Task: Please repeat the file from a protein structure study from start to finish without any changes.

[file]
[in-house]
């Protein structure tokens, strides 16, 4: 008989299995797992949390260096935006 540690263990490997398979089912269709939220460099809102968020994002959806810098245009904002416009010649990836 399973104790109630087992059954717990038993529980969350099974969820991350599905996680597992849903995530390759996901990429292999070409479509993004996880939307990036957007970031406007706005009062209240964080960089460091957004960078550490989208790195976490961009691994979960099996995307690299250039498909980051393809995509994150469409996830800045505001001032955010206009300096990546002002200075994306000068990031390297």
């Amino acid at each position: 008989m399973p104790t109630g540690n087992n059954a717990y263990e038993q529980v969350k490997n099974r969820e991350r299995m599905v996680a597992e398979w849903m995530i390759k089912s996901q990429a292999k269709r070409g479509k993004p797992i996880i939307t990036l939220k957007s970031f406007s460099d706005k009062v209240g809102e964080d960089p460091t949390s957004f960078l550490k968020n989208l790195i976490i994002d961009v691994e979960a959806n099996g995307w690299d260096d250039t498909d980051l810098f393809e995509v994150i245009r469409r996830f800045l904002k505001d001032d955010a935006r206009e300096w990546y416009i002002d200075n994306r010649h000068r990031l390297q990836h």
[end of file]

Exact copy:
[in-house]
């Protein structure tokens, strides 16, 4: 008989299995797992949390260096935006 540690263990490997398979089912269709939220460099809102968020994002959806810098245009904002416009010649990836 399973104790109630087992059954717990038993529980969350099974969820991350599905996680597992849903995530390759996901990429292999070409479509993004996880939307990036957007970031406007706005009062209240964080960089460091957004960078550490989208790195976490961009691994979960099996995307690299250039498909980051393809995509994150469409996830800045505001001032955010206009300096990546002002200075994306000068990031390297």
């Amino acid at each position: 008989m399973p104790t109630g540690n087992n059954a717990y263990e038993q529980v969350k490997n099974r969820e991350r299995m599905v996680a597992e398979w849903m995530i390759k089912s996901q990429a292999k269709r070409g479509k993004p797992i996880i939307t990036l939220k957007s970031f406007s460099d706005k009062v209240g809102e964080d960089p460091t949390s957004f960078l550490k968020n989208l790195i976490i994002d961009v691994e979960a959806n099996g995307w690299d260096d250039t498909d980051l810098f393809e995509v994150i245009r469409r996830f800045l904002k505001d001032d955010a935006r206009e300096w990546y416009i002002d200075n994306r010649h000068r990031l390297q990836h």